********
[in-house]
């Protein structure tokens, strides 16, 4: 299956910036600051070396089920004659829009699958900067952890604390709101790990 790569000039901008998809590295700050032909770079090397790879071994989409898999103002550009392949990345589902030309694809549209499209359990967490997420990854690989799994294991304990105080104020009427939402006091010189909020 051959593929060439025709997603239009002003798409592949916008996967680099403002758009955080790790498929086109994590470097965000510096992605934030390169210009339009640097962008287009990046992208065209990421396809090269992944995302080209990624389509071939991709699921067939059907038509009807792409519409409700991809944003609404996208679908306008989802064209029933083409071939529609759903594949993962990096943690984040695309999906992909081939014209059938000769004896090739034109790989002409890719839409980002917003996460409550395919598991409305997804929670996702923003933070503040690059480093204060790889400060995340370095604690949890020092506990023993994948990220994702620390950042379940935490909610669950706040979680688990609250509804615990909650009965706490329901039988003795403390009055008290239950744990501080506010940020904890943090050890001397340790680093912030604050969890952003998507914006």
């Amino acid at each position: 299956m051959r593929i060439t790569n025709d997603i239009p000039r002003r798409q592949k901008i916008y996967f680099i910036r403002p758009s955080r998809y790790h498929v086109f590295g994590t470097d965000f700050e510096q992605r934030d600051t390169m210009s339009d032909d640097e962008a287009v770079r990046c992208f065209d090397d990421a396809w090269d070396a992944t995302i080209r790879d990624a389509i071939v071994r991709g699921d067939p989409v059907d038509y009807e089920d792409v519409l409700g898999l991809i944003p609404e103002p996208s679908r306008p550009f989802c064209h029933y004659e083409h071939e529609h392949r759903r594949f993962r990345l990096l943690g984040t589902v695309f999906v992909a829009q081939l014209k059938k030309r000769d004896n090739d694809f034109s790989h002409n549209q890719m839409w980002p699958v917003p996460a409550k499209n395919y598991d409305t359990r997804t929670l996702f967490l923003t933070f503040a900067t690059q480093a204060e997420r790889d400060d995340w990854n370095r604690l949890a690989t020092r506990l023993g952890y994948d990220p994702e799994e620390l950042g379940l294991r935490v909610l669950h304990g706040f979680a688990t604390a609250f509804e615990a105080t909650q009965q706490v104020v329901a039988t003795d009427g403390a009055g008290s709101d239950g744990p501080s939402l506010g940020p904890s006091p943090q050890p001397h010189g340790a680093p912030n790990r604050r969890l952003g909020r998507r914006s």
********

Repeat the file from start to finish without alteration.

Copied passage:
[in-house]
């Protein structure tokens, strides 16, 4: 299956910036600051070396089920004659829009699958900067952890604390709101790990 790569000039901008998809590295700050032909770079090397790879071994989409898999103002550009392949990345589902030309694809549209499209359990967490997420990854690989799994294991304990105080104020009427939402006091010189909020 051959593929060439025709997603239009002003798409592949916008996967680099403002758009955080790790498929086109994590470097965000510096992605934030390169210009339009640097962008287009990046992208065209990421396809090269992944995302080209990624389509071939991709699921067939059907038509009807792409519409409700991809944003609404996208679908306008989802064209029933083409071939529609759903594949993962990096943690984040695309999906992909081939014209059938000769004896090739034109790989002409890719839409980002917003996460409550395919598991409305997804929670996702923003933070503040690059480093204060790889400060995340370095604690949890020092506990023993994948990220994702620390950042379940935490909610669950706040979680688990609250509804615990909650009965706490329901039988003795403390009055008290239950744990501080506010940020904890943090050890001397340790680093912030604050969890952003998507914006």
């Amino acid at each position: 299956m051959r593929i060439t790569n025709d997603i239009p000039r002003r798409q592949k901008i916008y996967f680099i910036r403002p758009s955080r998809y790790h498929v086109f590295g994590t470097d965000f700050e510096q992605r934030d600051t390169m210009s339009d032909d640097e962008a287009v770079r990046c992208f065209d090397d990421a396809w090269d070396a992944t995302i080209r790879d990624a389509i071939v071994r991709g699921d067939p989409v059907d038509y009807e089920d792409v519409l409700g898999l991809i944003p609404e103002p996208s679908r306008p550009f989802c064209h029933y004659e083409h071939e529609h392949r759903r594949f993962r990345l990096l943690g984040t589902v695309f999906v992909a829009q081939l014209k059938k030309r000769d004896n090739d694809f034109s790989h002409n549209q890719m839409w980002p699958v917003p996460a409550k499209n395919y598991d409305t359990r997804t929670l996702f967490l923003t933070f503040a900067t690059q480093a204060e997420r790889d400060d995340w990854n370095r604690l949890a690989t020092r506990l023993g952890y994948d990220p994702e799994e620390l950042g379940l294991r935490v909610l669950h304990g706040f979680a688990t604390a609250f509804e615990a105080t909650q009965q706490v104020v329901a039988t003795d009427g403390a009055g008290s709101d239950g744990p501080s939402l506010g940020p904890s006091p943090q050890p001397h010189g340790a680093p912030n790990r604050r969890l952003g909020r998507r914006s």